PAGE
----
Professors Tackle Role of Philosophy in Education Reforms
Three professors from the Philosophy Department presented their respective papers during the 37th annual conference of the Philosophy Association of the Visayas and Mindanao (PHAVISMINDA) themed “Quo Vadis Philosophia? Challenges and Opportunities for Philosophy under K to 12 Curriculum,” held May 22 to 24 in Cebu City.
Prof. Ferdinand Mangibin, Chairperson of the Philosophy Department, Dr. Victor Aguilan and Mr. Arvin Revagorda discussed their individual researches on the direction and role of philosophy given the reforms in Philippine education.
The paper of Professor Mangibin, “The Aims of Education and CHED MEMO 20 (Series of 2013): Whiteheadian Perspective,” deals with the aims of education from the Whiteheadian perspective and the new Memorandum Order of the Commission on Higher Education (CHED MEMO 20 Series of 2013). It uses expository descriptive and critico-analytical methods in analyzing CHED’s purpose in the issuance of the new memo which calls for a revision of the curriculum of the college level, specifically the General Education courses. It also uses the Whiteheadian lens in order to examine the new memorandum order relative to the projected Philippine education.
Dr. Aguilan’s paper, “Religious Diversity in the Philippines: A Philosophical Challenge,” contends that “religious diversity is no longer an academic concept found only in books. It is a reality that we encounter every day” — and one that the new K-12 curriculum and the new General Education curriculum intend to address. His paper, which has two main parts, highlights two challenges – epistemic and political. The first part discusses the three broad approaches to the question of religious diversity: exclusivism, inclusivism, and pluralism. The second part focuses on importance of dialogue as a philosophical methodology in teaching philosophy of religion.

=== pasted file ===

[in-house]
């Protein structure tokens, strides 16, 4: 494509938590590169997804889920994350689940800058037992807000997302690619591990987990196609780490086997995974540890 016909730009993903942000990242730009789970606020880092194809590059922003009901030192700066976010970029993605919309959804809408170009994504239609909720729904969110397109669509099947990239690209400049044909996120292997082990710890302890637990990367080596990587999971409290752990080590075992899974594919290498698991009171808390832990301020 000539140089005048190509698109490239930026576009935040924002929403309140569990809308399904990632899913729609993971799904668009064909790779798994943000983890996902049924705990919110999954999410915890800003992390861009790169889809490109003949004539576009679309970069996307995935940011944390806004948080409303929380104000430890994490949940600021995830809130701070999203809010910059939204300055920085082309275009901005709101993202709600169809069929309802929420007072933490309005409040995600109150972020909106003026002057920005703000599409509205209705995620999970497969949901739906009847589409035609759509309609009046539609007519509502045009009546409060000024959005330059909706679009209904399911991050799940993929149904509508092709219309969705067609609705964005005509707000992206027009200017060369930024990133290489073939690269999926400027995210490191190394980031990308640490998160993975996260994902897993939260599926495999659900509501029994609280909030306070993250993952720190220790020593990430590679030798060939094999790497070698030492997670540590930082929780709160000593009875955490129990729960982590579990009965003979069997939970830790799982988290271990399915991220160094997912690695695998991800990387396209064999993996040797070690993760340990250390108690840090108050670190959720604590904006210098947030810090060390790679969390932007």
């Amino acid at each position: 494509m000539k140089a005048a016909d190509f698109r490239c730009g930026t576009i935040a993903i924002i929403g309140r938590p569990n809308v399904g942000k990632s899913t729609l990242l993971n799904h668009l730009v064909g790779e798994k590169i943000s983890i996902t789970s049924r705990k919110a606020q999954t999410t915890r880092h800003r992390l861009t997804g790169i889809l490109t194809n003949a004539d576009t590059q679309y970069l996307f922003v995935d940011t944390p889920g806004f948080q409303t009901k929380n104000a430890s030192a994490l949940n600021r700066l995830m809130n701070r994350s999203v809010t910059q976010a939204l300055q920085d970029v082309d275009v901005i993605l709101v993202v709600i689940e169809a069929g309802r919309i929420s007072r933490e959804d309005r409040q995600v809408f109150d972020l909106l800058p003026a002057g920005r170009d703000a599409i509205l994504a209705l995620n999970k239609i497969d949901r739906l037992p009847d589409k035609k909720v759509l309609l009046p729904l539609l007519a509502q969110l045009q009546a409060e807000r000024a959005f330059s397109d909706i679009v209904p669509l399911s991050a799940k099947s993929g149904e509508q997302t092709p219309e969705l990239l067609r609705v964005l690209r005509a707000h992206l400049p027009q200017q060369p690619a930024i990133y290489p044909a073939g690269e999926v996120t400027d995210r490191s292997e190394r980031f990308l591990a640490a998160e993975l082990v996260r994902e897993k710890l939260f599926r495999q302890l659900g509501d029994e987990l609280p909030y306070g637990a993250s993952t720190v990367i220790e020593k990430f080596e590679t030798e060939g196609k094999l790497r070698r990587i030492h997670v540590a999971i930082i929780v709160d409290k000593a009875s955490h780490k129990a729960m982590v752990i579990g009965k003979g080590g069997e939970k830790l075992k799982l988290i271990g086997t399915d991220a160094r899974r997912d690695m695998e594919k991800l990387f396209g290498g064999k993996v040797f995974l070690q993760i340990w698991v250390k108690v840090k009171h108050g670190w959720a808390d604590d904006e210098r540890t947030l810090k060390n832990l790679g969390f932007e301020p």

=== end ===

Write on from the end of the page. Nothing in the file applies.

On the other hand, Mr. Revagorda’s paper, “Marcusean Critique on TESDA’s Competency-based Education: Toward Holistic Tech-Voc Education in the Philippines,” assesses the role of the Philippine government in producing a Filipino middle-skilled workforce that is globally competitive. In ensuring the “marketability” of students, according to his paper, TESDA adapted a competency-based education patterned after industry standards and developed by experts. He argued, however, that “this educational approach, in a Marcusean critique, is a perfect prototype of a ‘one-dimensional education’ centered on creating ‘one-dimensional individuals’ that are technically competent to work in the industry but not necessarily efficient cognitively and socially for meaningful living within the society.”
PHAVISMINDA is a community of professional philosophers and philosophy enthusiasts in Central Visayas and Southern Mindanao, established in 1979. It is an independent academic association that serves as a forum for academics and researchers to meet and exchange ideas on their researches.